The Community Reporter celebrates its 50th anniversary this year, a milestone of achievement for this monthly publication, which has never had an endowment or an abundance of funding. “The newspaper still reflects its origins,“ Rothstein proudly says, and he has confidence it will continue to make a difference in the West Seventh neighborhood as long as contributions from writers, advertising and other funders remain.
Rothstein views his editorship as a continuing motif of his life choices, a furthering of “gathering fragments and making a whole,” he says. In his twenties, he was drawn to the Gestalt way of thinking and interacting with his world. He formally studied Gestalt therapy, in which the therapist and client focus on the personal experiences and responsibilities of the client, and explore holistically the client’s mind, body and culture for healing in the present moment. This mindset integrated naturally with his university studies of philosophy, writing, psychology and English. His Gestalt practice remains active, and he applies its principles to all of his work with groups and individuals in his West Seventh community.
Rothstein has tried to make information about our neighborhood compelling and useful, so readers can be informed enough to feel empowered to make a difference. And, in line with Gestalt thinking, we readers have a responsibility to seek out this information and act upon it. “It’s the greatest vehicle for positive social change,” he says.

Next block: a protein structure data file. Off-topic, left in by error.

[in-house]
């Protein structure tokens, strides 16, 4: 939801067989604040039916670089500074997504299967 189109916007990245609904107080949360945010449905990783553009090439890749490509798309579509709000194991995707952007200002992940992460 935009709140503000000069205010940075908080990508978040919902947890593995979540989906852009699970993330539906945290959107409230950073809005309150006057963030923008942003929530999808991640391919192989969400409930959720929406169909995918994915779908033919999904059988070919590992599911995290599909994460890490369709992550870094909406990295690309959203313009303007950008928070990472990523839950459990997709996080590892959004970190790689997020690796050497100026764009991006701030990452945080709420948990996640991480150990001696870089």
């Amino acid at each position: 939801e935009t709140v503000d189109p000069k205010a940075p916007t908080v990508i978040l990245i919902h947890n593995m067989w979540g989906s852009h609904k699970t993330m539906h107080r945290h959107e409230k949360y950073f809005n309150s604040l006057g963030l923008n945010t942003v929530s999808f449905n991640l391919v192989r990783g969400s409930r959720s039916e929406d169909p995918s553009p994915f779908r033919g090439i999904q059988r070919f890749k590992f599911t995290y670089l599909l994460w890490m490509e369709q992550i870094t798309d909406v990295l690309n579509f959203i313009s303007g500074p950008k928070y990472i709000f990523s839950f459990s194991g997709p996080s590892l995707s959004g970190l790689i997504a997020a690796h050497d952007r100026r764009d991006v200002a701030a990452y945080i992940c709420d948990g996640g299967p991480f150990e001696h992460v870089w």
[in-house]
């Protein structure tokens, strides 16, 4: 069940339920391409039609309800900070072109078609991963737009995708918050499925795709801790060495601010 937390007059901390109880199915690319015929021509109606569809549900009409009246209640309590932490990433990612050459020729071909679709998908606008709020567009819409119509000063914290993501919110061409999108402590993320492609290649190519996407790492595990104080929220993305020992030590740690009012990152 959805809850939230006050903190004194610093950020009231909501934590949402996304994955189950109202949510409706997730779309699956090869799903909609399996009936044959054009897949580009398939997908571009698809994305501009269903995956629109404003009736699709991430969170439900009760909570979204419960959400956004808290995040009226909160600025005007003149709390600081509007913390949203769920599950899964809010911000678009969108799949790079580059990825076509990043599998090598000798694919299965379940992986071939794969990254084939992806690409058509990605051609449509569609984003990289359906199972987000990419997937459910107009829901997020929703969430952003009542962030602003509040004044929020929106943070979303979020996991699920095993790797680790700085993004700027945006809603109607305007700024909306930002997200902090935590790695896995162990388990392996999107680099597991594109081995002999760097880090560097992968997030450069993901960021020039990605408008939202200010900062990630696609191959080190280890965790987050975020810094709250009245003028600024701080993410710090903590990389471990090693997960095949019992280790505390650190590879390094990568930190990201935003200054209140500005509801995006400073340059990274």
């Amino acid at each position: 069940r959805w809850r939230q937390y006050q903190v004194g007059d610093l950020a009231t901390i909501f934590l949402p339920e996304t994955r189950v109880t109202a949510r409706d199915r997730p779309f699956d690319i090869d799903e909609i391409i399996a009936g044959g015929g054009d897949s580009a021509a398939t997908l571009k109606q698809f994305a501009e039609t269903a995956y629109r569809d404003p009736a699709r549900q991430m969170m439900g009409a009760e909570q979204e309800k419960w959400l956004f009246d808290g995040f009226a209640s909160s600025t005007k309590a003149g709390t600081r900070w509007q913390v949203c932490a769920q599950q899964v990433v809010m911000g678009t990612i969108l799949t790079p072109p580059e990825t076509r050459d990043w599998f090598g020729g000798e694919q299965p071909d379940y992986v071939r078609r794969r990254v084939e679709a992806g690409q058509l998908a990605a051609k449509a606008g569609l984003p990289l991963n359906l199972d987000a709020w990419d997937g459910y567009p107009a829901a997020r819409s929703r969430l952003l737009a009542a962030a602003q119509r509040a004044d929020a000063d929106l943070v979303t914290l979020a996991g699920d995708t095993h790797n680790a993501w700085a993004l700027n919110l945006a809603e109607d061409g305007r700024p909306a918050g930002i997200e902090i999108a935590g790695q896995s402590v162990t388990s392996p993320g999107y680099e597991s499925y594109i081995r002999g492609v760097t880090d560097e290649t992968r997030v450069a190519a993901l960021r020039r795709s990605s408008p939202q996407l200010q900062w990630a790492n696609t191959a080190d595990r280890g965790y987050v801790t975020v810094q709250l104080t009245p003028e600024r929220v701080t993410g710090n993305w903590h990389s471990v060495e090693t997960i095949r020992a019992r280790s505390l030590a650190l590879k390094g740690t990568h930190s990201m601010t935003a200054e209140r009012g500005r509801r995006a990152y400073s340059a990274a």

As for what Rothstein wants to do after he leaves his post as editor in December, he asks himself, “How might I live my life in a way that brings me excitement and growth and brings something to my community?” His answer is to create something, possibly a publication in book form, which will distill everything he has learned about Gestalt and community work. Rothstein has been developing a presence on LinkedIn, inviting other Gestalt people from around the world to create tools for Gestalt living, and requesting perspectives from whomever can contribute. He plans to set a deadline for himself: “At least a year,” he thinks, since, “when I do have a deadline, I always make it, and when I don’t have a deadline, I always miss it.”